Time to bring back vinyl?
Looks like the music companies and the new CD copy-protection measures they're testing have little regard for usability of the end product and also don't comply with existing standards.
"BMG, part of Bertelsmann, was forced to drop copy protection on two CD's it released in Europe when consumers complained that the music would not play on their CD players."
"the advent of silvery discs that do not quite act like CD's have angered Sony Electronics and Philips Electronics (part of Royal Philips Electronics), which co-developed the compact disc format, first introduced in 1983. "We do not approve the use of the CD logo on such products," said Rick Clancy, a spokesman for Sony Electronics of America. "It puts us in a position where we can't guarantee the playability or sound quality of discs that may be used with our devices." -- NY Times
How to copy a copy-protected CD
Of course what the clueless record companies don't get is that pirating will still take place, just as it has for decades with any other type of music format. "Dubs" can easily be created by going from digital to analog to digital. Using good quality analog equipment to make the copy, a listener wouldn't notice much difference on a typical stereo setup when playing back the copy. Sure, audiophiles might notice a difference, but they are unlikely to use pirated copies -- they want the real thing since they also tend to be collectors.
Digital isn't all it's cracked up to be
Further evidence that analog copies will happen is the tradition of bootlegs in the music culture. Hard-core fans create their own live recordings ("bootlegs") -- sometimes even with the band's blessing. Bootlegs are then traded or given to other fans -- a simple web search turns up many examples of available "boots" online. What's important to note about bootlegs is they are often very poor quality recordings, yet they are collected by rabid fans. If people want the music bad enough, they'll settle for lower quality recordings. From what I can tell, piraters could use a simple two-dollar low-tech analog patch cable between a CD player and a CD-R to defeat multi-million dollar hi-tech digital copy-protection measures -- and people would be satisfied with the results. As the old saying goes, "where there's a will, there's a way," and piraters will find a way. Ultimately, the music industry isn't going to prevent illegal copying of CDs.
Even so, music companies are designing new "CD" products that only work with certain types of CD players without telling consumers what the new equipment requirements are. Another issue is that most music retailers don't allow consumers to return CDs -- a "defective" product can only be exchanged for a replacement of the same title. An exchange won't help an end user if the product design is flawed; an exact replacement fixes nothing. The unsuspecting person who usually listens to CDs on headphones with their CD-ROM drive, but who suddenly can't get a new CD to play correctly, will have no recourse. Oh, and there'll be no error message to tell them that their problem is an intended one.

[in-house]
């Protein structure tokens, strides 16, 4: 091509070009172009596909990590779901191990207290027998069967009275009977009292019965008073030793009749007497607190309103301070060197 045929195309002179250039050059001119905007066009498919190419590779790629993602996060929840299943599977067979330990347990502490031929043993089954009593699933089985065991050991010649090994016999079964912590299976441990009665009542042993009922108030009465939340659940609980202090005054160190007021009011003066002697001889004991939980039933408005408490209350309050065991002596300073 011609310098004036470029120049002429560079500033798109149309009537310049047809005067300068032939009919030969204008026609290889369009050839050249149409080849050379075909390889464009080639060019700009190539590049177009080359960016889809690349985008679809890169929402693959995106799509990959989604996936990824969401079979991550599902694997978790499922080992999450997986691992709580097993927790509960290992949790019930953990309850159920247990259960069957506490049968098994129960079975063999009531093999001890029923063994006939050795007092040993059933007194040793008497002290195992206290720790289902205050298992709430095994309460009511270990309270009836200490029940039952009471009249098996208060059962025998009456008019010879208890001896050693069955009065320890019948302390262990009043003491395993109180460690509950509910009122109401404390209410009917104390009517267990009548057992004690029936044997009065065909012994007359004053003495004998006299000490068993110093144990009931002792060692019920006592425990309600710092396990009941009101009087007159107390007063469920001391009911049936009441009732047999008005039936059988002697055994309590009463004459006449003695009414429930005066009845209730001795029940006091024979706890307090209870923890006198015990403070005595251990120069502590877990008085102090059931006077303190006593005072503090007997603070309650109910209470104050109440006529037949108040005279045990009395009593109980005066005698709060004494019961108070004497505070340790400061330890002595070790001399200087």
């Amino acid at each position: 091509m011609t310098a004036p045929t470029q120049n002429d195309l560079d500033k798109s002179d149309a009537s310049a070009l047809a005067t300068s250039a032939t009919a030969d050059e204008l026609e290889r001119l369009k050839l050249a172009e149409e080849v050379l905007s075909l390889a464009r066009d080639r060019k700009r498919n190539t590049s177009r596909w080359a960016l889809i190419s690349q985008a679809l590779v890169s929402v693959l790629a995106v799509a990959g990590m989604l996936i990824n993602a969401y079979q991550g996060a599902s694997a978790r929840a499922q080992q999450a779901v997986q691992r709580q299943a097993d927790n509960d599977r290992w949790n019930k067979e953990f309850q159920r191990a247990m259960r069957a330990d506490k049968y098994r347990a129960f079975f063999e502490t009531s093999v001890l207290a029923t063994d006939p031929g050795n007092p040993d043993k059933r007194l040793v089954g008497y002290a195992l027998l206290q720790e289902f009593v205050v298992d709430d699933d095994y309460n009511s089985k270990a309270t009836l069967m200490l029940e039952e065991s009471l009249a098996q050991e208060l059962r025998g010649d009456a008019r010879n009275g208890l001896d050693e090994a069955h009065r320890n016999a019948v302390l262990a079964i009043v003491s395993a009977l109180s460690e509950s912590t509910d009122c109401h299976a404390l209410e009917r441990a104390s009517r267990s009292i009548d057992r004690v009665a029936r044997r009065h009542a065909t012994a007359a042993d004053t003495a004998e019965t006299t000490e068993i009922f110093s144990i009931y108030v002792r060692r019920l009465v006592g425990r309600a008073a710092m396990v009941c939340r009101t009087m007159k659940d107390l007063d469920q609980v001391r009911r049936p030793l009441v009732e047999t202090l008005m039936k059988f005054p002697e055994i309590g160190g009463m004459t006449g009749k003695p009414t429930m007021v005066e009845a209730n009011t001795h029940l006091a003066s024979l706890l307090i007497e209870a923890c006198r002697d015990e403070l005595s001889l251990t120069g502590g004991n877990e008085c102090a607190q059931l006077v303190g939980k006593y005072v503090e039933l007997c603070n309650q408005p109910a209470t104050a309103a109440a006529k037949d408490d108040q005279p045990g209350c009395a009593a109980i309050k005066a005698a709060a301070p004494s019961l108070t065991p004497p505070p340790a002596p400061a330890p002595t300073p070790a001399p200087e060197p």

The root of the problem: lack of user-centered-design
The core of the problem the music industry is creating is that they've forgotten their target user -- the music lover who buy CDs. They obviously haven't profiled and segmented their users. I would guess that many younger music lovers -- teenagers to thirty-somethings who follow current music trends and have more expendable income for entertainment -- are much more likely to use MP3 players and CD-ROM or DVD drives in computers to listen to and, yes, copy music from CD to hard drive or a mix CD-R. My assumption is that this is a very profitable market segment for the industry -- but more importantly, it's the new generation of music buyers. It's also the generation that is more technology savvy, more likely to use the web and e-commerce, and more open to change in music buying habits than the others. Why would the industry want to risk pushing these buyers away? My only answer to that question is it must be because they haven't spent enough time researching their users and designing innovative products that meet BOTH their users' needs and the needs of the industry. They've simply over-reacted with a crude application of available technology with little fore-thought on the implications.
The good thing to keep in mind is that markets work. Music companies and bands that sell copy-protected CDs will get bad press and will risk alienating their target market. Consumers who, for years, have been able to enjoy a music CD on their computer at work will suddenly find that the industry has "fixed" something that wasn't broke...and they will complain to retail outlets, which will flood distributors with exchanged or returned CDs. Warning labels will appear, and like the american NC-17 movie rating, in time they will be avoided at all costs. Only the biggest artists who already command a large market share will be able to withstand a copy-protection warning label. And eventually, the industry will find that CDs with copy-protection will sell fewer units than those without it, and they will drop copy-protection altogether. If not, they will create a huge market opportunity for un-signed artists and independent labels to sell their works online sans copy-protection.
Usability and products that meet the standards consumers demand will win out. The question is, what side will the existing music industry be on?